Ah, Wilderness! at the Goodman Theatre

By Eugene O’Neill.

Directed by Steve Scott.

At the Goodman Theatre, Chicago.

Sweet family comedy is a fitting last show for director Steve Scott as he retires from the Goodman theatre.

Penned in 1933, Ah, Wilderness! is Eugene O’Neill’s only comedy that plays as a nostalgic work about an idilic small town family. Ah, Wilderness! is a family comedy and a coming of age story that O Neill called a “wishing out loud for what I wished my childhood to have been.” It was O’ Neill’s only comedy. It does feature some familiar O’ Neill  themes – drunkenness, lost love, and dreams of a better life but here it is optimistic, warm and innocently happy. In the hands of Steve Scott,  Ah, Wilderness is a warm family comedy about an innocent time in America as the 20th century is starting. Ah, Wilderness is a warm family comedy about an innocent time in America as the 20th century is starting.

We meet the Miller family – four children, the mother and father with an aunt and an uncle all surviving living together in an upper middle class Connecticut house. It is the 4th of July, 1906 in a time of pure innocence in America. The patriarch, Nat Miller (the commanding Randall Newsome) is a kind heart and understanding father while Essie (a winning Ora Jones) is the controlling old-fashion mother always looking out for her children. Sid Davis (Larry Bates) is Essie’s drunken brother who loves Lily Miller (the charming Kate Fry) Nat’s sister who refuses to marry Sid as long as he drinks.

The Miller children consists of Tommy (Matthew Abraham), an eleven year old high spirited kid; Mildred (Rochelle Therrien), a fifteen year old beauty with too many boy friends. Arthur (Travis A. Knight) is the nineteen year old Yale football player with an adult mentality. The story revolves around the self-aware intellectual, rebellious high school senior, seventeen year old Richard (the terrific Niall Cunningham) who reads too many romantic poems and socialist books.  He is both in love with Muriel McComber (Ayssette Munoz) and a young intellectual rebel challenging the status quo.

Over the two and a half hour production (set designer Todd Rosenthal’s terrific set), we grow to like and empathize with the  fine, homespun values of early 20th Century life that finds children basically listening and obeying their parents; where sex was forbidden until marriage; and where women were protected d and respected.  This is a warm hearted  family comedy filled with honest and innocence where morality had strict rules and social constrains ruled behavior.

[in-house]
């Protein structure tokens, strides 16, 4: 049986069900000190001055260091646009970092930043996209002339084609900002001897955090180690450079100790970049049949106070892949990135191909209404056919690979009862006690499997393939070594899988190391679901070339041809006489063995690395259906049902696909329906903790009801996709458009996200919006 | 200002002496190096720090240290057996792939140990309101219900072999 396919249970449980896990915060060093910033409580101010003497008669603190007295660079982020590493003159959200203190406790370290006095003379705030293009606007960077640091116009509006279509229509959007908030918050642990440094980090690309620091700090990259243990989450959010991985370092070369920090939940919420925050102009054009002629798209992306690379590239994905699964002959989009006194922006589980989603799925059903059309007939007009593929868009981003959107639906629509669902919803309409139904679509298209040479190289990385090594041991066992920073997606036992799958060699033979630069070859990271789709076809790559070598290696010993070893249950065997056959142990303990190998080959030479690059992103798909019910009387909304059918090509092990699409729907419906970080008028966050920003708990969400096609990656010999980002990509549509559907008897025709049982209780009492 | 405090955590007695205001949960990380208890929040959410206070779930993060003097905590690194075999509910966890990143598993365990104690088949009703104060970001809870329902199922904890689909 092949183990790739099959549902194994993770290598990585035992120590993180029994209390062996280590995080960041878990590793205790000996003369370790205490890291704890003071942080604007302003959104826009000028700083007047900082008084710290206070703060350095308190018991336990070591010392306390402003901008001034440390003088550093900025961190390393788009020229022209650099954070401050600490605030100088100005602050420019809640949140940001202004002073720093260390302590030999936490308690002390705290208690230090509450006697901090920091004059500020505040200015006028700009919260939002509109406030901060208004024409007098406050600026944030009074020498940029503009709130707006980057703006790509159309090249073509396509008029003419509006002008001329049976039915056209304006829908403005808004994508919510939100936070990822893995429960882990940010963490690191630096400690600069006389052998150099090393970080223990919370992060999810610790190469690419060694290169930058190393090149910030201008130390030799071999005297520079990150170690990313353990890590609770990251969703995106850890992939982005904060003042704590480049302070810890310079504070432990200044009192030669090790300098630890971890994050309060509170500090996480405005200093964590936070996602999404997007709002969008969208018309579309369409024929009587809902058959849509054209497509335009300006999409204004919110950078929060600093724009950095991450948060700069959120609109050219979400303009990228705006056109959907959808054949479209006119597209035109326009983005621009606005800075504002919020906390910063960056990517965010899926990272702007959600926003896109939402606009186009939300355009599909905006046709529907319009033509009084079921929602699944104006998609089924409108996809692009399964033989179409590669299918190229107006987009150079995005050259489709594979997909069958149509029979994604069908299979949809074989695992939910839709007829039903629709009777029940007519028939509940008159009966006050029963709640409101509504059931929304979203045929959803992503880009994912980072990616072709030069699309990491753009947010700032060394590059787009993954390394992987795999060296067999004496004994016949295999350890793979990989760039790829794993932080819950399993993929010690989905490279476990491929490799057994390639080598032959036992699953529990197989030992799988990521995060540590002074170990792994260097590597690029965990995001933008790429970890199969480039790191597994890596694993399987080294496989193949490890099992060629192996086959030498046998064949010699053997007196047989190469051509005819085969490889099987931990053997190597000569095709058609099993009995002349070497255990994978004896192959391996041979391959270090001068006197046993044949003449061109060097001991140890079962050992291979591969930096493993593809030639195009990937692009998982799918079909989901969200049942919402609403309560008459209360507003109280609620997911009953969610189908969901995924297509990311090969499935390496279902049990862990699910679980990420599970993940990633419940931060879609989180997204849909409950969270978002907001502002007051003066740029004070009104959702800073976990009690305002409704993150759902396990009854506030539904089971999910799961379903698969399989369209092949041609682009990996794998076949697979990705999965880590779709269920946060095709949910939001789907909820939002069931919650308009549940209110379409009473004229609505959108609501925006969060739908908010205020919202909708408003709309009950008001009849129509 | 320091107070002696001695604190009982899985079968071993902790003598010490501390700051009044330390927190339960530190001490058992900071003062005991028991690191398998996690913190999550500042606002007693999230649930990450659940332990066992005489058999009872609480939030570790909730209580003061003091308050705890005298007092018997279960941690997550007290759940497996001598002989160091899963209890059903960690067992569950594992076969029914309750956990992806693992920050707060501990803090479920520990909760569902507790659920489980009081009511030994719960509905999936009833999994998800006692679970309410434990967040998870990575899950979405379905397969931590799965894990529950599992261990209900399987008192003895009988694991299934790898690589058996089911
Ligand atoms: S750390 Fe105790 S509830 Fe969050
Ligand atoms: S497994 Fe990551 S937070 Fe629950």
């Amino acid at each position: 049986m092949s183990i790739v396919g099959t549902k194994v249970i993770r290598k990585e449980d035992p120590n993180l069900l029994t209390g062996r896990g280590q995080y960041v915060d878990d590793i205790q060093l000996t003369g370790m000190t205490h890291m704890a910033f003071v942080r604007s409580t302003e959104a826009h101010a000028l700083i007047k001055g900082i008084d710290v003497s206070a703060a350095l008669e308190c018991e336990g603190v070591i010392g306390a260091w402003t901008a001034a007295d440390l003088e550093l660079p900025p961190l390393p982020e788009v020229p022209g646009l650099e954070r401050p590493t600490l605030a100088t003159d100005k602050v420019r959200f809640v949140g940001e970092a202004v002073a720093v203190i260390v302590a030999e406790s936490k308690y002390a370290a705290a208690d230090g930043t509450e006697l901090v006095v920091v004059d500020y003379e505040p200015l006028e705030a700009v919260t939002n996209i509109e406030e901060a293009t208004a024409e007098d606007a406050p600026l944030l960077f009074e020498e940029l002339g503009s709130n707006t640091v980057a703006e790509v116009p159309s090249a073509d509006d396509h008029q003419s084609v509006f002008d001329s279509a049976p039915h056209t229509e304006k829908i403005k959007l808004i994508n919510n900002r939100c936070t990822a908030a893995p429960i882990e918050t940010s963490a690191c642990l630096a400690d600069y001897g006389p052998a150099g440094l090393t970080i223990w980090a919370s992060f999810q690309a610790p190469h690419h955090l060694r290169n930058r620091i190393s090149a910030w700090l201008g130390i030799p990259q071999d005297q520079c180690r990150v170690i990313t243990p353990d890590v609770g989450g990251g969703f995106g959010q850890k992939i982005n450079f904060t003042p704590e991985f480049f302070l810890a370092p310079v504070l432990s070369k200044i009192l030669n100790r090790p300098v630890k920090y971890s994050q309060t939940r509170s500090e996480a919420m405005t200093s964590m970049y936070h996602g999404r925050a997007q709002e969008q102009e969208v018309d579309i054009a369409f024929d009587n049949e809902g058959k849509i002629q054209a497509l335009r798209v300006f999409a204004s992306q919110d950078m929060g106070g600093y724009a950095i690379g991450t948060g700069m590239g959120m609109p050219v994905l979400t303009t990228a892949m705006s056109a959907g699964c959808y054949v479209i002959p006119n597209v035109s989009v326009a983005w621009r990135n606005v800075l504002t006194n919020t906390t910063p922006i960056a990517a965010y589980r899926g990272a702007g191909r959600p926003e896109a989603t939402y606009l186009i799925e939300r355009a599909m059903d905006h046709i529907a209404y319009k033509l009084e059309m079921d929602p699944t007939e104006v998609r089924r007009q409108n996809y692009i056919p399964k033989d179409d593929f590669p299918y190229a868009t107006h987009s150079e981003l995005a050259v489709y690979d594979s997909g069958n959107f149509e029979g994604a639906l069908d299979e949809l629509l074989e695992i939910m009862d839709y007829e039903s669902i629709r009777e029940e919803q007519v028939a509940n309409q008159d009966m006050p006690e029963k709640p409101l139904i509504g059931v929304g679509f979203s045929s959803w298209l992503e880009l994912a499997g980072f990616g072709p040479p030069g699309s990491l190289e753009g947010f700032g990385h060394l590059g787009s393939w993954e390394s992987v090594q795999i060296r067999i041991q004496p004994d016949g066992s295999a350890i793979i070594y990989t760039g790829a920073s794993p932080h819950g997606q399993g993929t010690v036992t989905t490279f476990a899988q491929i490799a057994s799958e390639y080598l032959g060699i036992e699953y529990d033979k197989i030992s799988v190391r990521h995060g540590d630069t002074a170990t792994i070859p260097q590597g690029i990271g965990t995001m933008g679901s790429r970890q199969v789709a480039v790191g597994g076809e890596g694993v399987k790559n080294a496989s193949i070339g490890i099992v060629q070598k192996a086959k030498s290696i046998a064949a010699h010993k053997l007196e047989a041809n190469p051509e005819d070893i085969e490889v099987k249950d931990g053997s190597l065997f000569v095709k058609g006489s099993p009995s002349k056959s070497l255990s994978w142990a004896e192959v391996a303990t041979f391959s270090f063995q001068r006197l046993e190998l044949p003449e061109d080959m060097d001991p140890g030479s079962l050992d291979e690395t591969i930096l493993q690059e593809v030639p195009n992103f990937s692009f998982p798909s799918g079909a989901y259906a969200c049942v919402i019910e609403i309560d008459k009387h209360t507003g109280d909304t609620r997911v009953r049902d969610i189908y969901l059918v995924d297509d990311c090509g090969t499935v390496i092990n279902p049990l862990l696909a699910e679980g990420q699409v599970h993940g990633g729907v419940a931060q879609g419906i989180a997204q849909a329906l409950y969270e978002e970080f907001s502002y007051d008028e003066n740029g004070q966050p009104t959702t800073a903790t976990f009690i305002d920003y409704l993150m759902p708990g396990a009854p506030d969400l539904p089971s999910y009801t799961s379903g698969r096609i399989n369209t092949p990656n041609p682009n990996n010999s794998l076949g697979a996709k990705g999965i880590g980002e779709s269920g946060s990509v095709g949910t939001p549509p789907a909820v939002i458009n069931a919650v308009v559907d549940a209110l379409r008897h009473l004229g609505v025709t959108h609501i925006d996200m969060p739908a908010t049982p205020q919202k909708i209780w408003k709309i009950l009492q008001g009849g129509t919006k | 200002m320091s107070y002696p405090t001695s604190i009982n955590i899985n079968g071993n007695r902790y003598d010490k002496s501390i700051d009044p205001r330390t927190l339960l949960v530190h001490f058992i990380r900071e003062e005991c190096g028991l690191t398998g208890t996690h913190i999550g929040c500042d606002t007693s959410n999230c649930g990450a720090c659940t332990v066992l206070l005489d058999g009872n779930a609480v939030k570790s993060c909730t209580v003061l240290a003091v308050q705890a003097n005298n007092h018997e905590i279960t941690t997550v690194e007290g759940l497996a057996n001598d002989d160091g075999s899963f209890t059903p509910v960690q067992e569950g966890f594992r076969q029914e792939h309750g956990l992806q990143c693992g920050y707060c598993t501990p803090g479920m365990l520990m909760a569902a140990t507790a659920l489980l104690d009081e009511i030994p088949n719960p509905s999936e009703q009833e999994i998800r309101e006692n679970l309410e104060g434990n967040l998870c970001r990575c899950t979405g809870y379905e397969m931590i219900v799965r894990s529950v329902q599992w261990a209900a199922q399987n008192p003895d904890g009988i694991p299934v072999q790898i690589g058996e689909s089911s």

Richard wrote or actually quoted the great poets including Oscar Wilde and Rubaiyat of Omar Khayyam to his girlfriend Muriel that her father (Ricardo Gutierrez) saw and made Muriel write a breakup letter to Richard. He was devastated and he acted out his frustration in a barroom session with a prostitute that played as a hoot. Richard’s first romantic crush offers rich material for comedy. Niall Cunningham is fine as the idealistic pure innocent youth. Randall Newsome and Ora Jones  are outstanding as the loving parents. Larry bates steals his scenes as the drunk uncle unable to control his addiction. Kate Fry isempathetic as the determined Lily. This show is a true ensemble triumph with a nice pace and an  honest warmth.  It reminds of the nostalgic time when goodness and total honesty ruled. Our time with the Millers garners laughs.  Who thought he could write such a funny and warm comedy?. O’Neill must have been sober in 1933 when he penned Ah, Wilderness!

This show is a true ensemble triumph with a nice pace and an honest warmth.  It reminds us of the nostalgic time when goodness and total honesty ruled. Our time with the Millers garners laughs.  Who thought he could write such a funny and warm comedy?. O’Neill must have been sober in 1933 when he penned Ah, Wilderness! in only a month. Steve Scott’s production is a fitting end to his more than 30 years of fine creative work. See Ah, Wilderness! and discover why Eugene O “Neill is the greatest American playwright of the 20th Century.

Highly Recommended.

Tom Williams.

Jeff Recommended.

At the Goodman Theatre, 170 N. Dearborn, Chicago, IL, call 312-443-4800, www.goodmantheatre.org, tickets $25 – $75, Tuesday, July 11th 7:30 p.m., Wednesdays 7:30 p.m., Thursdays 2 p.m. and 7:30 p.m. (no 2 p.m. on 7/20), Fridays 8 p.m.,Saturdays 2 and 8 p.m. (no 2 pm on 7/1), Sundays 2 and 7:30 p.m. no evening on 7/16 or 7/23), running time is 2houes, 15 minutes with intermission.

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